2. This forum invests a lot of effort in attacking everyone who even hints that they support the policies of the Israeli left. So why do we see yet another article criticising the Guardian for for stating something that logically should be embraced with joy and satisfaction ?

    • First, we’ve always been a big tent zionist blog, and have embraced writers such as A. Jay Adler and David Hirsh, to give just two examples of those on the left side of the political divide (in the US and the UK respectively). Second, the Guardian wasn’t simply using the word “right” as a descriptive term, but as a pejorative, false implying that Israelis don’t embrace the values of liberalism, tolerance and peace. As nothing could be further from the truth we’ll continue to refute such accusations.

      • I have used the search option to see what these two writers have contributed:
        – Hirsh appears to have written entirely about anti-semtism in the UK – specifically the UCU – a topic that has nothing to do with Israeli politics and one that I think that we all agree on.
        – I have looked at Adler’s website: http://sadredearth.com/?s=israel An interesting writer, but I would hardly classify him as “left side” wit regards to Israel.

        • Obviously Labour Students of whom Hirsh was an activist must be a far right Zionist organisation to you.

          • What is so difficult for you to understand ? Adam boasts that this site hosts “left” writers such as Hirsh. But my search shows that Hirsh never posted anything on this site related to Israeli politics; he has only posted articles related to and condemning antisemitism in Britain – articles that I assume all of us agree with. Therefore, there is no basis to the claim that Hirsh is an example of a “big tent” balanced view regarding Israeli politics on this site.

            • What is difficult for me to understand is why you are obsessing about whether this blog is right or left wing or big tent? What difference does it make?

              The POINT is – was Sherwood accurate in her recent published statement that “the Israeli government … is a right-wing, pro-settler coalition”? Demonstrably not. THAT is the point. Sherwood writes and spreads inaccuracies (to put it politely) in order to make Israel seem worse than it is (to the Guardian target market, right-wing + pro-settler = evil). THAT is the point.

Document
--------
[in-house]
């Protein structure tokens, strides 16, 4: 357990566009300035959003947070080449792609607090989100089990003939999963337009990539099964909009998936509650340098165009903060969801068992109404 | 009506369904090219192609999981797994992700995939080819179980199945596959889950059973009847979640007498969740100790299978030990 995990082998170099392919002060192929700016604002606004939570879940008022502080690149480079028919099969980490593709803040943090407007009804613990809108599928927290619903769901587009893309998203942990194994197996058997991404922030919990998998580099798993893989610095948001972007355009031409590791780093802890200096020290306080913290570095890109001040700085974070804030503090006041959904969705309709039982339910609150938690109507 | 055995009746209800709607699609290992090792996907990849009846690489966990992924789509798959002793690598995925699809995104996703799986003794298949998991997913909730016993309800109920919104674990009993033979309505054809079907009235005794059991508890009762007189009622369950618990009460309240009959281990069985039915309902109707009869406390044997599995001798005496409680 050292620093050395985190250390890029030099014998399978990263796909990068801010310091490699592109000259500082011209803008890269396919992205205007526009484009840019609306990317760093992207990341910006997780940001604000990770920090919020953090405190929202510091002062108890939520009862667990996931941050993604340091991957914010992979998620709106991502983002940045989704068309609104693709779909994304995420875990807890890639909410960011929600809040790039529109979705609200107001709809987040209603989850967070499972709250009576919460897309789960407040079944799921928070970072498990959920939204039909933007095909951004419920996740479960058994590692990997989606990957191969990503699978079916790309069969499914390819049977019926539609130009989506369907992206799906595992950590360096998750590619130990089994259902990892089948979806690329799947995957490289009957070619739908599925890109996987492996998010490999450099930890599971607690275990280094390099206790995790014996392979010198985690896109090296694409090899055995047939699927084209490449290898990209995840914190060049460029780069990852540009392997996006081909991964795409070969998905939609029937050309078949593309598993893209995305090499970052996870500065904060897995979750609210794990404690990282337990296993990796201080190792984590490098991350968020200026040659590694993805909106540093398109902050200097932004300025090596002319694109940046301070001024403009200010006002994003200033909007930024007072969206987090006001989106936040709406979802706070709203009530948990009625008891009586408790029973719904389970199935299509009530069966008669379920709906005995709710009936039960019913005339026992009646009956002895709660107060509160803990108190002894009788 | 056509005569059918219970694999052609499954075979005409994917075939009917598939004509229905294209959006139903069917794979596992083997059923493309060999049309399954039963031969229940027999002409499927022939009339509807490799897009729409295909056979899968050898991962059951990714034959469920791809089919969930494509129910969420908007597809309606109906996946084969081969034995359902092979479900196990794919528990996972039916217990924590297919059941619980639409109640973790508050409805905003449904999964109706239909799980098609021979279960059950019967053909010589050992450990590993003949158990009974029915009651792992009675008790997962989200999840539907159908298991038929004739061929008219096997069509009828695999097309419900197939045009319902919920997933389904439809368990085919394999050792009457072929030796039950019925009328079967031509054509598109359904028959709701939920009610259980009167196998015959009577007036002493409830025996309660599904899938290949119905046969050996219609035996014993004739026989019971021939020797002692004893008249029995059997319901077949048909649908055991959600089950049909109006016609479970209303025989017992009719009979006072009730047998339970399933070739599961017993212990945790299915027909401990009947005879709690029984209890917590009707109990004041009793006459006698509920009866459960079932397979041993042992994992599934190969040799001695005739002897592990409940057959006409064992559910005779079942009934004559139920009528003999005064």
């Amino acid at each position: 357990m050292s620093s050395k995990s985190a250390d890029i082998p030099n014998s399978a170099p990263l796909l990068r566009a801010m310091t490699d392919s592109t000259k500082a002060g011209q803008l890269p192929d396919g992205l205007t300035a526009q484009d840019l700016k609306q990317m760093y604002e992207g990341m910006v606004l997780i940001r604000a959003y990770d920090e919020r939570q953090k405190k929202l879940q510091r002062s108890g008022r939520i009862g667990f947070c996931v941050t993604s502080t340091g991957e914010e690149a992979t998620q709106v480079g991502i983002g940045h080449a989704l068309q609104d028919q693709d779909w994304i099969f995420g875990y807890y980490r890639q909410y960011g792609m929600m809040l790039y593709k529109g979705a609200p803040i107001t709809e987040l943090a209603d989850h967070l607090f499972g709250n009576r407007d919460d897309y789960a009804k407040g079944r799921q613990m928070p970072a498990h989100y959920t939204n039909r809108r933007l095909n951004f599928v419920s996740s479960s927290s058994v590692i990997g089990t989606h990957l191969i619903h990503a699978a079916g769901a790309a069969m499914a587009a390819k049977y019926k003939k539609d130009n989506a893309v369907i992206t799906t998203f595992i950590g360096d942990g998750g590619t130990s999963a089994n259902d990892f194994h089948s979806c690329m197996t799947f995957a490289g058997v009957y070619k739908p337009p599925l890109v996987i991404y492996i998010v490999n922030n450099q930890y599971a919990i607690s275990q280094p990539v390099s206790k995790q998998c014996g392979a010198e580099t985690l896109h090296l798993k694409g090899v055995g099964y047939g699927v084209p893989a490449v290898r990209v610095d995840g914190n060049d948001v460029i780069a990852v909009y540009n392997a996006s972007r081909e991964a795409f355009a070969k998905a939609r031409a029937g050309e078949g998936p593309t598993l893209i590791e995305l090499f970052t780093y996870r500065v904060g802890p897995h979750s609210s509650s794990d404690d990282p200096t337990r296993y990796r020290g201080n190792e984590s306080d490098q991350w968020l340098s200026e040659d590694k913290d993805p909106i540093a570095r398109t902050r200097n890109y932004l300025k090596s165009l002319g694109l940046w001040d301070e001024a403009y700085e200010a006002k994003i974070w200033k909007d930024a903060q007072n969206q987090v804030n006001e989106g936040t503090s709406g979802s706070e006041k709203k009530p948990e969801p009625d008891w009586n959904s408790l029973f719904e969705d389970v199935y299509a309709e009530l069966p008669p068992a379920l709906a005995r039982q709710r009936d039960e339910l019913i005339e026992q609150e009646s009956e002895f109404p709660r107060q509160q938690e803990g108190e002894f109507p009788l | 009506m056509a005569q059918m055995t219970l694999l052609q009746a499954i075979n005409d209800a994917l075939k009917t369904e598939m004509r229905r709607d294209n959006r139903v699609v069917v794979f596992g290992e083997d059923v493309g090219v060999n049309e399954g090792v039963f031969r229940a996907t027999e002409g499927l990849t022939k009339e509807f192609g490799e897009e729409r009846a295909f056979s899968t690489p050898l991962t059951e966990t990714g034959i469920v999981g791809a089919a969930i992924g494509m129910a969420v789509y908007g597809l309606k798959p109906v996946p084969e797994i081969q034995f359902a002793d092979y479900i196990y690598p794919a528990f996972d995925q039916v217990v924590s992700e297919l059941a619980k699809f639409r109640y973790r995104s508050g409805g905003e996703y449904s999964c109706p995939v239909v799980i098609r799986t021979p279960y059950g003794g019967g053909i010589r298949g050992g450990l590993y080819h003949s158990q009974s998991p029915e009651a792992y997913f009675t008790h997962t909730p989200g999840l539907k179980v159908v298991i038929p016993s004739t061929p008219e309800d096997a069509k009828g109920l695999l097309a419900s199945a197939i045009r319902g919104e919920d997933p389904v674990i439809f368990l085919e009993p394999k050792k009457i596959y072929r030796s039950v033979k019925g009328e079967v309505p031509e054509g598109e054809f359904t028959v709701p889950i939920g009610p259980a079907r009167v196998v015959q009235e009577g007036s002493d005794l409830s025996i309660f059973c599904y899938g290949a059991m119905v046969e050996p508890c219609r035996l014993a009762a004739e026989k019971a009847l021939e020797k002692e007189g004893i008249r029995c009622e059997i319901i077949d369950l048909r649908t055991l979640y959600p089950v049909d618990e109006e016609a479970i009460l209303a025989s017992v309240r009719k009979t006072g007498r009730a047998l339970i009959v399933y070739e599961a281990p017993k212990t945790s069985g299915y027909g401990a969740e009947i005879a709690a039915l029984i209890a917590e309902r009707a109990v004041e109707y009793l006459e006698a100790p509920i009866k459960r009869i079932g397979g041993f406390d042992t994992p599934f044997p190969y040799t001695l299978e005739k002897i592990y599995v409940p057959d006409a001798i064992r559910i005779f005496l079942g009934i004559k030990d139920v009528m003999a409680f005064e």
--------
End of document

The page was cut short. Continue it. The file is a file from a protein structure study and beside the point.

• The only one obsessing here is Adam Levick, The article he refers to, which failed to mention Tzipi Livni, was almost entirely about the Israeli elections and the Obama visit, both major issues. Adam later admitted that he disagreed with everything that Sherwood wrote about these truly important items, yet his entire criticism focused on what may have been an error in editing or an innocent oversight (Adam, of course, never errs). The real issues – the new govt, Obama and the peace process are apperently irrelevant, but the omission of a small party from the coalition list “proves” that the nefarious Sherwood is a notorious Israel-hating anti-semite !!!! And Adam accuses her of “lazy journalism” !!!!! What a joke.

                • When an organ/journalist consistently over-plays the “evil” side of a state or a government and consistently under-plays the “positive” side, when it consistently frames its reports in such a way as to make all that state’s actions seem more extreme and less sympathetic, and those of its enemies less extreme and more sympathetic, that is not a “typo”. It is a deliberate, conscious decision.

                  Now – can we get your view please? Was it accurate to say that “the Israeli government … is a right-wing, pro-settler coalition”?

            • Obviously you are an idiot who denies that left orientated can be pro Israel as it is outside his ideology.